I tried to export the pictures in sRGB but the result is the same as showed in the previous picture. 

    I typically use XnView and Irfan View because them are able to manage CMS  on the contrary of Windows viewer which is not able. Since I use widegamut monitor (BenQ SW271) to edit and show the images, I would like to keep all the benefit provided by the widegamut feature. This is the reason why I prefer to export in Adobe RGB.

    Would it be possibile than ON1 is not properly set read the my monitor profile (I typically calibrate it every 2/3 months) ? How can I check it? 

  • Michael Mansfield

    Hi, Andrea

    I've been playing around with IrfanView and XnView, and have concluded that they are not, as standard, properly Colour Managed in the way that On1 (or any other mainstream Photo editing apps) are.

    1. On1 is showing you the correct colours

    2. For any attempt to apply Colour Management to IrfanView you have to have have the Plug-ins installed

    3. I couldn't find any easy way to apply Colour Management in XnView.

    4. I also view Images in Windows Photos, and have them displaying correctly, just as in On1.

    5. I agree with you that what your "audience" will see on their screen is more important, and most people     will probably see the image differently on their chosen image viewer/screen.

    Finally, Andrea, I really do hope you can find a suitable work flow to meet your needs - I know it is important to you. Good luck.

  • Jeff Lambert

    Andrea, just to be sure, did you try to export your image in sRGB, than look at it in ON1? I'm asking because it would be possible that the colours you are trying to see in sRGB are just outside of its color gamut. I don't think this is the issue since the oranges should convert fine in sRGB but it's another thing to consider.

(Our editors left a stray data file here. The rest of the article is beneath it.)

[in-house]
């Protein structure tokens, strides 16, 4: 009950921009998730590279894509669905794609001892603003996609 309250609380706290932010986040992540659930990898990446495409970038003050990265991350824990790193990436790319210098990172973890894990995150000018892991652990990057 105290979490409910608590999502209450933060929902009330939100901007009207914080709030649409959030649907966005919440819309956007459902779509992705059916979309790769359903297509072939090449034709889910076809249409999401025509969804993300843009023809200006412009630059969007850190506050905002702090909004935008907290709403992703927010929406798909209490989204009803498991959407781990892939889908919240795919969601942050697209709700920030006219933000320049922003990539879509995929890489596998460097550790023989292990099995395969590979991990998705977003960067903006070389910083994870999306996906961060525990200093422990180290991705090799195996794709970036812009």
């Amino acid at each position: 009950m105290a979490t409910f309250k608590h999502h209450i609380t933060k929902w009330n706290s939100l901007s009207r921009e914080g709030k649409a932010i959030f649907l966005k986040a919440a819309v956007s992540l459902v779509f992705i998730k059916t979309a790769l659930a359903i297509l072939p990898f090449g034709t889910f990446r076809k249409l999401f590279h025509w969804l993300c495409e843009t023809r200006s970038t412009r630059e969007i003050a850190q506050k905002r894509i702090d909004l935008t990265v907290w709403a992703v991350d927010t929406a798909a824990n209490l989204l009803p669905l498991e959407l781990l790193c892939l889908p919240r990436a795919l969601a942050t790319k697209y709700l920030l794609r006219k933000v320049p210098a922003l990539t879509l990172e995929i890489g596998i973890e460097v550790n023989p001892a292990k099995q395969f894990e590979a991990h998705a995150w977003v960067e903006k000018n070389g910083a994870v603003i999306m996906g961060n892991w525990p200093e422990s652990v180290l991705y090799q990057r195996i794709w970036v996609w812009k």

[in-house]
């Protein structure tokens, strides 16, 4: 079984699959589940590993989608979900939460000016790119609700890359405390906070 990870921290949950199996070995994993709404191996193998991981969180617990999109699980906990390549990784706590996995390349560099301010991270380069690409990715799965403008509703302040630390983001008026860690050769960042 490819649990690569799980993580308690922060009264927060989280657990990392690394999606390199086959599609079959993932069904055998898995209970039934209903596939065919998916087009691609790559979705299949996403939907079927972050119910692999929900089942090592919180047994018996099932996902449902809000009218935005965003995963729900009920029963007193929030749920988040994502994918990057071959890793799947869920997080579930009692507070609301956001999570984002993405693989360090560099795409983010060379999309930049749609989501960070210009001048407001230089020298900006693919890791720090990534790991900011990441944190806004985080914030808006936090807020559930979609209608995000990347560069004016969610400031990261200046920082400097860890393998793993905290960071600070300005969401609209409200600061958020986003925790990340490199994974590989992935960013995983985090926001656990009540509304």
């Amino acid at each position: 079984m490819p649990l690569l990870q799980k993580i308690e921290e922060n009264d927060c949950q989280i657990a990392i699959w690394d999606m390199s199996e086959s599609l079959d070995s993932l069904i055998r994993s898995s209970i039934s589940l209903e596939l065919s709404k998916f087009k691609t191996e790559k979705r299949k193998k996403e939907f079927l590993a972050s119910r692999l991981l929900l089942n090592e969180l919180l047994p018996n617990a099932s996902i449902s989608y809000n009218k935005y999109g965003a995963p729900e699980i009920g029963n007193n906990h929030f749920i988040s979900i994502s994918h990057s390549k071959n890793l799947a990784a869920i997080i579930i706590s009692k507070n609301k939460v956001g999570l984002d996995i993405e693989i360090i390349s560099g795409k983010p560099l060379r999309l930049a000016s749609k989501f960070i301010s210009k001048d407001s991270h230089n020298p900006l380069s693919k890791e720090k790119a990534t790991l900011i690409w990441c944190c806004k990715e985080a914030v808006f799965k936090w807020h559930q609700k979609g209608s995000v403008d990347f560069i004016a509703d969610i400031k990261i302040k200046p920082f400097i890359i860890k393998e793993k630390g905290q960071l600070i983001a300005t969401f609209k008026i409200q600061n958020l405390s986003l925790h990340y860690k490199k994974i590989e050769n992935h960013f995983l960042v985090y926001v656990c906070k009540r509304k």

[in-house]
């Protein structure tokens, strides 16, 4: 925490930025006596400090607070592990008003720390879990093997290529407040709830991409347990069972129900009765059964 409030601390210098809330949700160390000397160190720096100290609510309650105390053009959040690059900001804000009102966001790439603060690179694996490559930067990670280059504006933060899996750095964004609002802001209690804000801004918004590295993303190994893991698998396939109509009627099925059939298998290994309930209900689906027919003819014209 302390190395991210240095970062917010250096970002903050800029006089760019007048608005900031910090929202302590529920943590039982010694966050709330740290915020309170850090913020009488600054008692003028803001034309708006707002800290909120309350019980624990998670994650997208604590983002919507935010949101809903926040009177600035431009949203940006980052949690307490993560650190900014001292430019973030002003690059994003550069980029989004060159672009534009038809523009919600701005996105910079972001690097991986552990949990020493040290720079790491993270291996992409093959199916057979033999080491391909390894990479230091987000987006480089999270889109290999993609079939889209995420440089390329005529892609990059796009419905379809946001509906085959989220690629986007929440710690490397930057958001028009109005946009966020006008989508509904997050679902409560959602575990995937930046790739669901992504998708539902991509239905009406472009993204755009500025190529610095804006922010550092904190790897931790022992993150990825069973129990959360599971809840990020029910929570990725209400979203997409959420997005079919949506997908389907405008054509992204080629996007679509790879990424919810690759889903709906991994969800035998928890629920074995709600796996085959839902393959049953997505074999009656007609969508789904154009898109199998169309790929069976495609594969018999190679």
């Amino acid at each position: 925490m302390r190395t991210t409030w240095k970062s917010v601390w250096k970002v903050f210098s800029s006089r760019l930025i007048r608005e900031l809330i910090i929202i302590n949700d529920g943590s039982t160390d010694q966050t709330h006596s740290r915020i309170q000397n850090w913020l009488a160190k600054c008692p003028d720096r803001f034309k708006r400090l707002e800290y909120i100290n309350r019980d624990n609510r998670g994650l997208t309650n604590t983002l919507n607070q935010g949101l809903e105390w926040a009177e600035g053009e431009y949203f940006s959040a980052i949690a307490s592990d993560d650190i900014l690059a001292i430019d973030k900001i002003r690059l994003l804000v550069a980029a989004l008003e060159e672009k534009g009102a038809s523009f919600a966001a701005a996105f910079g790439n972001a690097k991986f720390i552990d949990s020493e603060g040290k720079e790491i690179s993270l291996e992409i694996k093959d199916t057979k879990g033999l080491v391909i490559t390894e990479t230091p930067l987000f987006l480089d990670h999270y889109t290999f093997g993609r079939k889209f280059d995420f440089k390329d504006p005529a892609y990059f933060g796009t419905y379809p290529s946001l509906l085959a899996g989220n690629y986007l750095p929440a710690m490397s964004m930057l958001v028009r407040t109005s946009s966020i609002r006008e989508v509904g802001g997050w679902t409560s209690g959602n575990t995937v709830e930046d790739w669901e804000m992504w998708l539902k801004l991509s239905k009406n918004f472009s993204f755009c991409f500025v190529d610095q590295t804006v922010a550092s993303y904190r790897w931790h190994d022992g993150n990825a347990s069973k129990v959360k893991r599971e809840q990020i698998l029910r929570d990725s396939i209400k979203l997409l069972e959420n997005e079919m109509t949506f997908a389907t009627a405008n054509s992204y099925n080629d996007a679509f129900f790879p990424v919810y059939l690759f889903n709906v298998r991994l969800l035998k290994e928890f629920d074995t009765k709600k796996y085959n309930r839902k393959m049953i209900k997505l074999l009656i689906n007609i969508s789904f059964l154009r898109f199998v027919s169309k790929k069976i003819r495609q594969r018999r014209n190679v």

As for checker if On1 reads the right profile, I would assume it does. Photo Raw works internally in Pro photo RGB, which has the biggest of gamut of them all. When you output your file, you will therefore have to reduce from that big gamut to something with a smaller gamut like Adobe RGB or even smaller with sRGB. To my knowledge photo Raw doesn't give you any choice and I could find what method it uses to make that conversion. Adobe uses it's own engine and provides 4 method to "scale" the gamut from one profile to another. Relative colorimetric is best for most usage but you might want to have use for the other method depending of your final intent.

    Anyway, all that to say I have no clue what's wrong on your windows pc since I use a Mac and everything "just work" as far as color management is concerned;-) I also think like Michael that irfanview and xnView have a peculiar way of dealing with color management and you should NOT use those tools as a reference as to how this should work. Like I said, on Mac, the finder, preview, Safari are all color managed, and On1, Photoshop, Adobe Bridge, Lightroom, Photos are all app that use color management in a "professional" way.